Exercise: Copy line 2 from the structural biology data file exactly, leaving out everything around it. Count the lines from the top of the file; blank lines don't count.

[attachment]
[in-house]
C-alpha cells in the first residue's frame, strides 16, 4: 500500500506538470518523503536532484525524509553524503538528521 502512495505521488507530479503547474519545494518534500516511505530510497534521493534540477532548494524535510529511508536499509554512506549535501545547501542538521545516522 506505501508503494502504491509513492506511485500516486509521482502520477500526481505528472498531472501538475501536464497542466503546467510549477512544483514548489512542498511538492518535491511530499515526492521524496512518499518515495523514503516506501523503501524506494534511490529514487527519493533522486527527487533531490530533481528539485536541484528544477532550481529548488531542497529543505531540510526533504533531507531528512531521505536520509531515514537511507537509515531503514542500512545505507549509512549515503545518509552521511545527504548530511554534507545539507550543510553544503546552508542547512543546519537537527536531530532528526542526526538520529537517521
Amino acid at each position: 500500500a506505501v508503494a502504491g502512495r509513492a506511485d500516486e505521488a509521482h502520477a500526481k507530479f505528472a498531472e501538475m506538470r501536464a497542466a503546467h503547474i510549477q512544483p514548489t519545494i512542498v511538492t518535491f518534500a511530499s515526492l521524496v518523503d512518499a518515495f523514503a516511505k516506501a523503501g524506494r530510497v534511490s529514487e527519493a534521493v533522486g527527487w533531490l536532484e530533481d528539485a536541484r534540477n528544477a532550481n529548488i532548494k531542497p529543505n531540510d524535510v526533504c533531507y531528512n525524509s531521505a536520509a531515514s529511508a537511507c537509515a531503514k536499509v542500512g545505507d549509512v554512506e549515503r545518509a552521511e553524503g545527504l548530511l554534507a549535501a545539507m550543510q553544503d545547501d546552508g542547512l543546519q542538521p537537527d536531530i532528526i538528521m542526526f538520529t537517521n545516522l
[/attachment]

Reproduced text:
C-alpha cells in the first residue's frame, strides 16, 4: 500500500506538470518523503536532484525524509553524503538528521 502512495505521488507530479503547474519545494518534500516511505530510497534521493534540477532548494524535510529511508536499509554512506549535501545547501542538521545516522 506505501508503494502504491509513492506511485500516486509521482502520477500526481505528472498531472501538475501536464497542466503546467510549477512544483514548489512542498511538492518535491511530499515526492521524496512518499518515495523514503516506501523503501524506494534511490529514487527519493533522486527527487533531490530533481528539485536541484528544477532550481529548488531542497529543505531540510526533504533531507531528512531521505536520509531515514537511507537509515531503514542500512545505507549509512549515503545518509552521511545527504548530511554534507545539507550543510553544503546552508542547512543546519537537527536531530532528526542526526538520529537517521